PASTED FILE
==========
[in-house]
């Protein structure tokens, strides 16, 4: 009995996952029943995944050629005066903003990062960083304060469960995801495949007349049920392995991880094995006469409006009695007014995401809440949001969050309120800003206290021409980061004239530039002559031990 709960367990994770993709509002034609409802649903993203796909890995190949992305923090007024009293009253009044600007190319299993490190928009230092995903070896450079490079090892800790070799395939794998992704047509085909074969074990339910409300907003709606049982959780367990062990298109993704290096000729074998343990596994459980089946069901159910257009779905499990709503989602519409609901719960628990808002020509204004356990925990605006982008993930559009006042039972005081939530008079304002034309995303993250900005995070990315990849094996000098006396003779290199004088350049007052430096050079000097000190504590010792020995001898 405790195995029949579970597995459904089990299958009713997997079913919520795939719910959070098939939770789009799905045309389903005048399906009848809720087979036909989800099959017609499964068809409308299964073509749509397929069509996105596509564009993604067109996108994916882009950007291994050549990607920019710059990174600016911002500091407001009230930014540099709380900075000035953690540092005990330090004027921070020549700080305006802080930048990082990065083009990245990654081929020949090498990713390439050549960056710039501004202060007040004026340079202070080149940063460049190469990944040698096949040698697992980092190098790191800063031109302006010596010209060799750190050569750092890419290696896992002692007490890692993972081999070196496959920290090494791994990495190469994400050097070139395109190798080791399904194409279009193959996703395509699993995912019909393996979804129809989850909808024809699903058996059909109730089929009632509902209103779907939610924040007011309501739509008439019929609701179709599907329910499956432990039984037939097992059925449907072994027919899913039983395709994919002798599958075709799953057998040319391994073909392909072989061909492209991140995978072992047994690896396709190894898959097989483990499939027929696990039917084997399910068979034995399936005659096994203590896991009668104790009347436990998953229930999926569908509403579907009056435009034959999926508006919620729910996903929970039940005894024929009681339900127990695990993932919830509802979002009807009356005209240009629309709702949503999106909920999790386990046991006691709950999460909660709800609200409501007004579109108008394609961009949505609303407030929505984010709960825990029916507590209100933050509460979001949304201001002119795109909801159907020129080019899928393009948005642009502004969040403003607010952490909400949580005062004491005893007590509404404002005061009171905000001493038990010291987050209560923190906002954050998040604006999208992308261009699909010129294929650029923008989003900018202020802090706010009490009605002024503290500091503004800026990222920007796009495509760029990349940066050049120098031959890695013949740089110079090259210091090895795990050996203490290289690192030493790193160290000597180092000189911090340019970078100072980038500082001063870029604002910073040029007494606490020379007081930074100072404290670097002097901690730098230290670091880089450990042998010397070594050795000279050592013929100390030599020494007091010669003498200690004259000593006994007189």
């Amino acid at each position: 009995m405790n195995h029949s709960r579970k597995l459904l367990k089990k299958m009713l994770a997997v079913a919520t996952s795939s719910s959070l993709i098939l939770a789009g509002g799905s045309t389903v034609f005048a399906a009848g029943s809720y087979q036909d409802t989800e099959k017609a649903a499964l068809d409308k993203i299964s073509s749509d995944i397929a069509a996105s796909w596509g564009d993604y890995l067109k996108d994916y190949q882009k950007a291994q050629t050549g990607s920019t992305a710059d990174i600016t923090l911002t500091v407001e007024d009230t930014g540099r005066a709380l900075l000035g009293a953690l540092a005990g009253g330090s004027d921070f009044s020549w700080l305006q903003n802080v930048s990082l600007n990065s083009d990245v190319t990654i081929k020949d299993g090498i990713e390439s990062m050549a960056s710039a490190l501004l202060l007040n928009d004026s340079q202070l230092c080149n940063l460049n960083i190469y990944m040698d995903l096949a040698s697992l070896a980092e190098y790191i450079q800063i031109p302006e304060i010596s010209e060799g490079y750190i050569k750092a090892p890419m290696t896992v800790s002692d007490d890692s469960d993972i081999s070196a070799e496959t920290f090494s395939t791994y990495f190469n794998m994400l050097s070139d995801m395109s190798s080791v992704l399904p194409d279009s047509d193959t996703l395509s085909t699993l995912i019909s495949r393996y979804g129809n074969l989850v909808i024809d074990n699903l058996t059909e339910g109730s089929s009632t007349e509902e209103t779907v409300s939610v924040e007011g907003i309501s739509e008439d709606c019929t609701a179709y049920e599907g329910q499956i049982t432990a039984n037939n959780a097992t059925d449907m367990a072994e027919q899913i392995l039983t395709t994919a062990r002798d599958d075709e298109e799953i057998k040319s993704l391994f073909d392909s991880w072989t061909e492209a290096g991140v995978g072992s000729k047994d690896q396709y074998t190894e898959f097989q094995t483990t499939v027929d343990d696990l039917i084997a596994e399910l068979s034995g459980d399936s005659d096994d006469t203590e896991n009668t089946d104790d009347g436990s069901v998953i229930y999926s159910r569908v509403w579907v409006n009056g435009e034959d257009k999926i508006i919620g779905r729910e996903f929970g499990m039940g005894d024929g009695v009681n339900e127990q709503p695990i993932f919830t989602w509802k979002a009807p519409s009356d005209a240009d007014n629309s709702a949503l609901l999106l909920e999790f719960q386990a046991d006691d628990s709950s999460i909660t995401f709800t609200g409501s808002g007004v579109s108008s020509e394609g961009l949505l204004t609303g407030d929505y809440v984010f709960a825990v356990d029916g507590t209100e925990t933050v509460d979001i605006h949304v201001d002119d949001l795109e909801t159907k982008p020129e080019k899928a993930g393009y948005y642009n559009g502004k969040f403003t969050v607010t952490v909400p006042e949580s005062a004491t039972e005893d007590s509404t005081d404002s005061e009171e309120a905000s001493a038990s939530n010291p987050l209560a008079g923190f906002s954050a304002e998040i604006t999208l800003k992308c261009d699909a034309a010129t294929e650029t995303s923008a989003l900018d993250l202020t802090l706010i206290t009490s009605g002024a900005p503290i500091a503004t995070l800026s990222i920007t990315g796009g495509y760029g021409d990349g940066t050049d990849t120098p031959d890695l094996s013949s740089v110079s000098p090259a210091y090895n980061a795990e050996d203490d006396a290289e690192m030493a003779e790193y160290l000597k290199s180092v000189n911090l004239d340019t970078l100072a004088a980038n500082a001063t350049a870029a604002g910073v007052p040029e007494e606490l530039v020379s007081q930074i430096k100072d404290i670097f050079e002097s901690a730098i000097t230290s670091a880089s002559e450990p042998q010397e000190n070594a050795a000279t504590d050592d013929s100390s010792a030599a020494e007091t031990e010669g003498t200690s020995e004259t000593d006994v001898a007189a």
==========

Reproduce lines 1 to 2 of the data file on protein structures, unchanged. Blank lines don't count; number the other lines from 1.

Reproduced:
[in-house]
């Protein structure tokens, strides 16, 4: 009995996952029943995944050629005066903003990062960083304060469960995801495949007349049920392995991880094995006469409006009695007014995401809440949001969050309120800003206290021409980061004239530039002559031990 709960367990994770993709509002034609409802649903993203796909890995190949992305923090007024009293009253009044600007190319299993490190928009230092995903070896450079490079090892800790070799395939794998992704047509085909074969074990339910409300907003709606049982959780367990062990298109993704290096000729074998343990596994459980089946069901159910257009779905499990709503989602519409609901719960628990808002020509204004356990925990605006982008993930559009006042039972005081939530008079304002034309995303993250900005995070990315990849094996000098006396003779290199004088350049007052430096050079000097000190504590010792020995001898 405790195995029949579970597995459904089990299958009713997997079913919520795939719910959070098939939770789009799905045309389903005048399906009848809720087979036909989800099959017609499964068809409308299964073509749509397929069509996105596509564009993604067109996108994916882009950007291994050549990607920019710059990174600016911002500091407001009230930014540099709380900075000035953690540092005990330090004027921070020549700080305006802080930048990082990065083009990245990654081929020949090498990713390439050549960056710039501004202060007040004026340079202070080149940063460049190469990944040698096949040698697992980092190098790191800063031109302006010596010209060799750190050569750092890419290696896992002692007490890692993972081999070196496959920290090494791994990495190469994400050097070139395109190798080791399904194409279009193959996703395509699993995912019909393996979804129809989850909808024809699903058996059909109730089929009632509902209103779907939610924040007011309501739509008439019929609701179709599907329910499956432990039984037939097992059925449907072994027919899913039983395709994919002798599958075709799953057998040319391994073909392909072989061909492209991140995978072992047994690896396709190894898959097989483990499939027929696990039917084997399910068979034995399936005659096994203590896991009668104790009347436990998953229930999926569908509403579907009056435009034959999926508006919620729910996903929970039940005894024929009681339900127990695990993932919830509802979002009807009356005209240009629309709702949503999106909920999790386990046991006691709950999460909660709800609200409501007004579109108008394609961009949505609303407030929505984010709960825990029916507590209100933050509460979001949304201001002119795109909801159907020129080019899928393009948005642009502004969040403003607010952490909400949580005062004491005893007590509404404002005061009171905000001493038990010291987050209560923190906002954050998040604006999208992308261009699909010129294929650029923008989003900018202020802090706010009490009605002024503290500091503004800026990222920007796009495509760029990349940066050049120098031959890695013949740089110079090259210091090895795990050996203490290289690192030493790193160290000597180092000189911090340019970078100072980038500082001063870029604002910073040029007494606490020379007081930074100072404290670097002097901690730098230290670091880089450990042998010397070594050795000279050592013929100390030599020494007091010669003498200690004259000593006994007189």